A Reusable, Non-Toxic, Non-Lethal Activated Barrier to Delay Unauthorized Intruders by Vision Obscuration

Award Information
Agency:
Department of Energy
Branch
n/a
Amount:
$75,000.00
Award Year:
1996
Program:
SBIR
Phase:
Phase I
Contract:
DE-FG02-96ER82114
Award Id:
34594
Agency Tracking Number:
34594
Solicitation Year:
n/a
Solicitation Topic Code:
n/a
Solicitation Number:
n/a
Small Business Information
161 West Jackson Street, Elmhurst, IL, 60126
Hubzone Owned:
N
Minority Owned:
N
Woman Owned:
N
Duns:
n/a
Principal Investigator:
Mr. Anthony D. Valente
Senior Analyst
(708) 833-1211
Business Contact:
Mr. Anthony D. Valente
CEO
(708) 833-1211
Research Institute:
n/a
Abstract
40436 November 18, 1996 Advanced Safeguards, Inc. In high-security Department of Energy and Department of Defense facilities, cold-chemical smoke generators are used to produce visual obscurants in order to delay unauthorized intruders. The technology is based on the rapid rejection of two chemicals, contained within the device, into the surrounding air where they combine to form a fine particulate, opaque cloud (smoke). While this device provides good visual obscuration, the stored chemicals are toxic and potentially harmful to humans, the unit is expensive to manufacture, and it can be "activated" only once. In addition, recent evidence indicates the existence of long-term performance degradation due to stored chemical migration into the intricately machined dispensing manifold. Phase I of this project will identify an alternative non-toxic, non-lethal technology, which meets existing obscuration performance and eliminates the disadvantages noted. Phase II will specify a simple prototype design and verification test plan, build and test the production prototype, and finalize the design and prepare a manufacturing package. Anticipated Results/Potential Commercial Applications as described by the awardee: A visual obscurant device, which is not harmful to humans nor expensive to manufacture, should be deployed extensively in Federally owned, high security facilities. Given its modest cost and benign contents, the device should also be widely accepted by industry. The device would significantly complicate criminal penetration of protected assets without the potential for "wrongful" harm lawsuits.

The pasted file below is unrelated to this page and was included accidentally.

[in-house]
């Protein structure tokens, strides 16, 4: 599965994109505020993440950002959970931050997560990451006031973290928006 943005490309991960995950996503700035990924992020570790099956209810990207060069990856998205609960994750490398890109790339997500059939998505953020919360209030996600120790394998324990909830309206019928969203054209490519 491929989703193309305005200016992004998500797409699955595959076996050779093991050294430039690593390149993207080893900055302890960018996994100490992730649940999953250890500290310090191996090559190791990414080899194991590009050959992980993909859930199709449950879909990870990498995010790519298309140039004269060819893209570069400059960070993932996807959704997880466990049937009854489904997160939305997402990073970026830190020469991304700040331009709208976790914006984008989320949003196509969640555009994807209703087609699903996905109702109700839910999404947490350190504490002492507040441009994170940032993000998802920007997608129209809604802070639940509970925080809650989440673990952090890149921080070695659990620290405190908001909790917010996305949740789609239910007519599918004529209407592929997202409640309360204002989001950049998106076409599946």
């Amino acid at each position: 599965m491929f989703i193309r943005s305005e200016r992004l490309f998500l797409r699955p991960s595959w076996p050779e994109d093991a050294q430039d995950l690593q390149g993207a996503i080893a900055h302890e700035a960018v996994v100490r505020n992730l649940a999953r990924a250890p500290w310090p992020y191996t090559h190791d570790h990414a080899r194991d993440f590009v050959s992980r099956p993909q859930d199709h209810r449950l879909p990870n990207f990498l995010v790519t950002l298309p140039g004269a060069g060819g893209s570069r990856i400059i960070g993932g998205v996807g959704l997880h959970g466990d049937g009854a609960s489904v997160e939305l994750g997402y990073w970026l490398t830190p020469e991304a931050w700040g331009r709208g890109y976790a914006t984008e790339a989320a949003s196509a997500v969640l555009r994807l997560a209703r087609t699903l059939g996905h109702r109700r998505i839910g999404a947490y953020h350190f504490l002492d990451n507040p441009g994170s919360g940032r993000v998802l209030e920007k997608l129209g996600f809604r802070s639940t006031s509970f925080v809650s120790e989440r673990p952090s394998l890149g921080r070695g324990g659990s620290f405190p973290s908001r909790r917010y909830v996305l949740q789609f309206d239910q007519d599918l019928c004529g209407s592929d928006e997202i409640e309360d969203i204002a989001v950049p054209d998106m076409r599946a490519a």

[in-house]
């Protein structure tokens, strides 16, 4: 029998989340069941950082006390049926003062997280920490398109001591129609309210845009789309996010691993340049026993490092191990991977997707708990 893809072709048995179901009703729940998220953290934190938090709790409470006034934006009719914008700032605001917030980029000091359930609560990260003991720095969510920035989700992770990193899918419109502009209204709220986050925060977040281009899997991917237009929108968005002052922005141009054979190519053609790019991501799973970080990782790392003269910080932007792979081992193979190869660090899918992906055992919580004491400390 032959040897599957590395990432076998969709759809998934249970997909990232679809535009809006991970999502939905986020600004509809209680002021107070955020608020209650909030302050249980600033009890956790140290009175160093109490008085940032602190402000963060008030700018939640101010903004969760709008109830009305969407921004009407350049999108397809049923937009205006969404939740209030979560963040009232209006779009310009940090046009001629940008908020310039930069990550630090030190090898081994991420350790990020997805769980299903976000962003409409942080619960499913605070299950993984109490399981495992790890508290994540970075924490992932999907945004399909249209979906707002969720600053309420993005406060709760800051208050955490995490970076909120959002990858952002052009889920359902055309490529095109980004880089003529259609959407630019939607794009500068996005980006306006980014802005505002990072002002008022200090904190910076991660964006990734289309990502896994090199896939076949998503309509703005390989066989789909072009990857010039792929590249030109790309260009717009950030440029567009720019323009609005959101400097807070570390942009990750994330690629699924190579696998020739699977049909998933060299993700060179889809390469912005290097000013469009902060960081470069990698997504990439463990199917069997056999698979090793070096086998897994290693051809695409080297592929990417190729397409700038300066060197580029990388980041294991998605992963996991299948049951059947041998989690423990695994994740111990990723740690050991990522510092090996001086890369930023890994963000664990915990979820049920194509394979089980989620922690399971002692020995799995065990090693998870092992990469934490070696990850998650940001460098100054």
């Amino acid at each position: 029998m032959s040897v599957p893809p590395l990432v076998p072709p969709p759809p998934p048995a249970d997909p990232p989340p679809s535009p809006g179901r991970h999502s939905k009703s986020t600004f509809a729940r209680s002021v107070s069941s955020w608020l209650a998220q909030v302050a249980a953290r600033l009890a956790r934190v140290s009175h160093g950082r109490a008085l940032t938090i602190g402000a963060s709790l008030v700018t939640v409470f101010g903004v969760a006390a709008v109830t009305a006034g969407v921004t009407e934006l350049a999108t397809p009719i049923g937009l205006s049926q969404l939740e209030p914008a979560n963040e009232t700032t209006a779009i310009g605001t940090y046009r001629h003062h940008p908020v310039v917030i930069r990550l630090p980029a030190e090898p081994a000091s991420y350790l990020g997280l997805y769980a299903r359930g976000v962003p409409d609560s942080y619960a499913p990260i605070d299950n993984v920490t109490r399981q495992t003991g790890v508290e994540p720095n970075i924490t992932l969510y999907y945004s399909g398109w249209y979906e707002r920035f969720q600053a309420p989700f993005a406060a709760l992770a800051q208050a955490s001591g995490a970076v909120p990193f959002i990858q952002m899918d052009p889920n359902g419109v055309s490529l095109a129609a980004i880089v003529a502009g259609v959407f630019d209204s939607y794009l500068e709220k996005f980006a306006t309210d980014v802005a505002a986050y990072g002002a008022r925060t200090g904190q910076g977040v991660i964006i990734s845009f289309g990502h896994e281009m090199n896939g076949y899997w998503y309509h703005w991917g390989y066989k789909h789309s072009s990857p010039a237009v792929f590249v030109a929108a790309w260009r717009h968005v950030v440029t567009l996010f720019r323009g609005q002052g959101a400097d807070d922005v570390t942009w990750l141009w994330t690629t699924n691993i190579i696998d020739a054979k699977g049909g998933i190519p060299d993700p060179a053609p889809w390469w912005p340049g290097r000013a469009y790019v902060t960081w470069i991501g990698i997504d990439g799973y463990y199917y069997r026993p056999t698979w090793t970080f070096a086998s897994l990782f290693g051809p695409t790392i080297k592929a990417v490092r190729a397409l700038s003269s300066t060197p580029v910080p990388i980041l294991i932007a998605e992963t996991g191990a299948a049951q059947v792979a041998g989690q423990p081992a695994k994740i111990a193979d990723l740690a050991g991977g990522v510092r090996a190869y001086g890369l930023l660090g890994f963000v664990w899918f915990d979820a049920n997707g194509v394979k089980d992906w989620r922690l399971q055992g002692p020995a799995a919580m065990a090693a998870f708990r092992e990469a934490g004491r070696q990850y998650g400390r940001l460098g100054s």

* information listed above is at the time of submission.

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